Article in Critical Reviews in Plant Sciences · November 2016 -Robert C. Clarke & Mark D. Merlin
Humans and the Cannabis plant share an intimate history spanning millennia. Humans spread Cannabis from its Eurasian homelands throughout much of the world, and, in concert with local climatic and human cultural parameters, created traditional landrace varieties (cultivars resulting from a combination of natural and farmer selection) with few apparent signs of domestication.
Cannabis breeders combined populations from widely divergent geographical regions and genepools to develop economically valuable fiber, seed, and drug cultivars, and several approaches were used with varying results. The widespread use of single plant selections in cultivar breeding, inbreeding, and the adoption of asexual reproduction for commercial drug production, reduced genetic diversity and made many present-day cultivars susceptible to pathogens and pests. The great majority of drug Cannabis cultivars are now completely domesticated, and thus are entirely dependent on humans for their survival. Future ramifications remain to be realized.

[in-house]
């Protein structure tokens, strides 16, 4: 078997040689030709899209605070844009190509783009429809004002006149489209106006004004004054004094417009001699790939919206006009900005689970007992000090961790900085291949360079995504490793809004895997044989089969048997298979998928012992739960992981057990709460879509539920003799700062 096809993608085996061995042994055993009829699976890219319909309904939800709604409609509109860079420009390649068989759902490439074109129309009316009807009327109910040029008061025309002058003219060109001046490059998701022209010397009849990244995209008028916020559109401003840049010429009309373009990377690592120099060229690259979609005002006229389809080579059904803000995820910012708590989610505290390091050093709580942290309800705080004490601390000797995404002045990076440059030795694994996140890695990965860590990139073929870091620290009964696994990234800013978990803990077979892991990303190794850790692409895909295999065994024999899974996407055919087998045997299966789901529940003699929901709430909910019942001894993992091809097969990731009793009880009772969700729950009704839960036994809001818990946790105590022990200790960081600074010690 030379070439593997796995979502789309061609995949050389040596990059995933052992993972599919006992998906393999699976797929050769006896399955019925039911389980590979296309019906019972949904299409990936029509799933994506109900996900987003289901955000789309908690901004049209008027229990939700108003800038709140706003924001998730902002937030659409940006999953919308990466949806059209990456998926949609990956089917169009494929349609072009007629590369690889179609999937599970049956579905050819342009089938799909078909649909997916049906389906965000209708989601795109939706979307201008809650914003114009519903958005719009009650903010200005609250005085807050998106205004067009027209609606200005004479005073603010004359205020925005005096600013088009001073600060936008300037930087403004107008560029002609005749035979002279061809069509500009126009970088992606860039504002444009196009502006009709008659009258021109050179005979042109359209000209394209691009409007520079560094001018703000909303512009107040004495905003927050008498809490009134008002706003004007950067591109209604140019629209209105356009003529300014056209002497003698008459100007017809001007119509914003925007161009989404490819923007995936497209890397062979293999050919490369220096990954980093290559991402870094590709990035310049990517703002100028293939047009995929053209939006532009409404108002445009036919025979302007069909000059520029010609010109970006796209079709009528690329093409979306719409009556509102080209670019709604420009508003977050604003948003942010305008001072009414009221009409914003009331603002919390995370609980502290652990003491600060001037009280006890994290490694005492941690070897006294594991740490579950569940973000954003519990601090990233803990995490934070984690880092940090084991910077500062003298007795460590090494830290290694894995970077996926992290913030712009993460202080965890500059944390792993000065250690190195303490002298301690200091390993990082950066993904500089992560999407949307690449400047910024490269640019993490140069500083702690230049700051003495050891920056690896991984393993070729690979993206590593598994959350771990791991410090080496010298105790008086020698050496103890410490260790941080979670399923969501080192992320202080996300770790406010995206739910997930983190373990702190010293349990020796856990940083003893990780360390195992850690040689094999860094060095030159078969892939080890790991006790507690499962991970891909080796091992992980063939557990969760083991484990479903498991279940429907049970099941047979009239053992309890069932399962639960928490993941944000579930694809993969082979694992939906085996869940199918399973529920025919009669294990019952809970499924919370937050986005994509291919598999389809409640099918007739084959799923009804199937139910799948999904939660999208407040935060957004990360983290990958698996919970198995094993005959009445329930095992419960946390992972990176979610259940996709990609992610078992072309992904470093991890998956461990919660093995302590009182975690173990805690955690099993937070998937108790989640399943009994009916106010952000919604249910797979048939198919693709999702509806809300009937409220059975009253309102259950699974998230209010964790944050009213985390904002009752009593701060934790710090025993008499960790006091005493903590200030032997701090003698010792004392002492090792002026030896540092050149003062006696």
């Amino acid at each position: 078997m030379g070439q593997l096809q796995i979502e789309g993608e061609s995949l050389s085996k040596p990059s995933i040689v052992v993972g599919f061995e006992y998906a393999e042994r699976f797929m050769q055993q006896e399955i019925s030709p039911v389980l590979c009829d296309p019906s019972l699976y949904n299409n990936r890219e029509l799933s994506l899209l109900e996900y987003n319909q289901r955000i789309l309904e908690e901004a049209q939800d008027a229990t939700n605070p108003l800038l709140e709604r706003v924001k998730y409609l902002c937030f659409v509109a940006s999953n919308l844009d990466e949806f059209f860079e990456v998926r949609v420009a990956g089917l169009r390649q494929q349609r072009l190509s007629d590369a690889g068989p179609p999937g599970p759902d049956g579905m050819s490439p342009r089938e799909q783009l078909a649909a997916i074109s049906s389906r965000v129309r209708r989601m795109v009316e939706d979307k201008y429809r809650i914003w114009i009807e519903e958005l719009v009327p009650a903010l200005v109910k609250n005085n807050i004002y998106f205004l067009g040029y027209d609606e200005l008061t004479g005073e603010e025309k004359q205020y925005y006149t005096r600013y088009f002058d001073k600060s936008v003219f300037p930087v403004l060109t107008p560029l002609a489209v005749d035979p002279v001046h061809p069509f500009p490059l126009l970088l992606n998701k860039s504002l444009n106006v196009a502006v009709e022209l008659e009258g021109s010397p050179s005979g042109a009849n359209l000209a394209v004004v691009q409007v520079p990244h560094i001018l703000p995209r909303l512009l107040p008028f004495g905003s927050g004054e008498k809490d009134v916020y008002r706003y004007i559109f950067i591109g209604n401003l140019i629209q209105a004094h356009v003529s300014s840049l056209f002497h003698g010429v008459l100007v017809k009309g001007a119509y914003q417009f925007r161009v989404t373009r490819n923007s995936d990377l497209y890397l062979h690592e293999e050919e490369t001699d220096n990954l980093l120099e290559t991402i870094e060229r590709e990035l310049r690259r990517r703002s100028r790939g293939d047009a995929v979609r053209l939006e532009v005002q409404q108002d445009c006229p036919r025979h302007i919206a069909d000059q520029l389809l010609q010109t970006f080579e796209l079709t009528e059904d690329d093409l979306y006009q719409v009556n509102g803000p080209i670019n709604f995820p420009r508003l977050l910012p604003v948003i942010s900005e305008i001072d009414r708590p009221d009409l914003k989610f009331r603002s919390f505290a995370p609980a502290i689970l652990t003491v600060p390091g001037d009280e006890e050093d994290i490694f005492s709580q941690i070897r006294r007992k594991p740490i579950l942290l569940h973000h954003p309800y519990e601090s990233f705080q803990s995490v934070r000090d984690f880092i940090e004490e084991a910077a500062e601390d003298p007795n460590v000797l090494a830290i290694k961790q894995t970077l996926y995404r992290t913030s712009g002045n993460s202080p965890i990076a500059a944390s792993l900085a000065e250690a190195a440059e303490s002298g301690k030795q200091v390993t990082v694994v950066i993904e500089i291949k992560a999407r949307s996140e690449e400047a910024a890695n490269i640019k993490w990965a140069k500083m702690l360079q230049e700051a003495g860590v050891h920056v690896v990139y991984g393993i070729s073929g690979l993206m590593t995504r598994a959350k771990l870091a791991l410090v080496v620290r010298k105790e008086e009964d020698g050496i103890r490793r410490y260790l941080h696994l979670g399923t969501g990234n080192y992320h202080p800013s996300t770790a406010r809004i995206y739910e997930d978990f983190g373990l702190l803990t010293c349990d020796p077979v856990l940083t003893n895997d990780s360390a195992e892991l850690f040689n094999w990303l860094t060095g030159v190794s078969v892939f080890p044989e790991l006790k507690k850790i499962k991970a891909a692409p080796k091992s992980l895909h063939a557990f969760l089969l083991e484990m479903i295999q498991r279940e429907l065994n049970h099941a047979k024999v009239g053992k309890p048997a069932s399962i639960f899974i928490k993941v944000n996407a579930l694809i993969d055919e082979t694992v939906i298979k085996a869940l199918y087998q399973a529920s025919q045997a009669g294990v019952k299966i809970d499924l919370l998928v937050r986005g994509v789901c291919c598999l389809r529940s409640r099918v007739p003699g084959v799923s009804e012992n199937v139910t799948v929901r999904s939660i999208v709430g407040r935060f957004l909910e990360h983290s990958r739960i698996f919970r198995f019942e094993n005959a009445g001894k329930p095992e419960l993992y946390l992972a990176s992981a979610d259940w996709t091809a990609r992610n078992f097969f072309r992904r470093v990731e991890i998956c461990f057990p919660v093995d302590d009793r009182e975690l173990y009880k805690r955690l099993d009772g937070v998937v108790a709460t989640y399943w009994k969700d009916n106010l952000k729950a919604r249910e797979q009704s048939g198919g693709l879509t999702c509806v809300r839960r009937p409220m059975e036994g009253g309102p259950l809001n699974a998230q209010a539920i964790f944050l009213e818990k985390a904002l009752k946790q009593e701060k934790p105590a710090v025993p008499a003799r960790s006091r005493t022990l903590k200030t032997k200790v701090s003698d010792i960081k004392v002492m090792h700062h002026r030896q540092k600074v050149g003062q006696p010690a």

I. Cannabis botany and ecology
The ecological requirements and genetic inheritance of plants determine where they grow naturally. Cannabis plants require well-drained soils, adequate sunlight, warmth, and moisture, so most naturally growing populations are found seasonally across accommodating northern temperate latitudes. Under natural conditions, Cannabis grows well along exposed riverbanks, lakesides,the margins of agricultural land, and other areas disturbed by humans (Merlin, 1972; Clarke, 1977, 1981;
Clarke and Merlin, 2013; Small 2015).
Based on ecological constraints, Cannabis evolved somewhere in temperate latitudes of the northern hemisphere, and Eurasia is
favored as its primary region of origin (Clarke and Merlin, 2013). Seminal uses, early cultivation, worldwide dissemination, and eventual domestication of Cannabis all began within this natural biogeographical range.
Cannabis plants are usually dioecious and produce either male (pollen) flowers or female (seed) flowers. An individual Cannabis plant’s gender is determined by X and Y chromosomes, and monoecious plants of this
genus producing flowers of both sexes occur only rarely in nature. Cannabis also relies on air currents to spread pollen grains from male plants to female seed plants.Wind pollination, dioecious sexuality, and X/Y sexual inheritance are each relatively rare in plants, yet all three
are characteristics of Cannabis.
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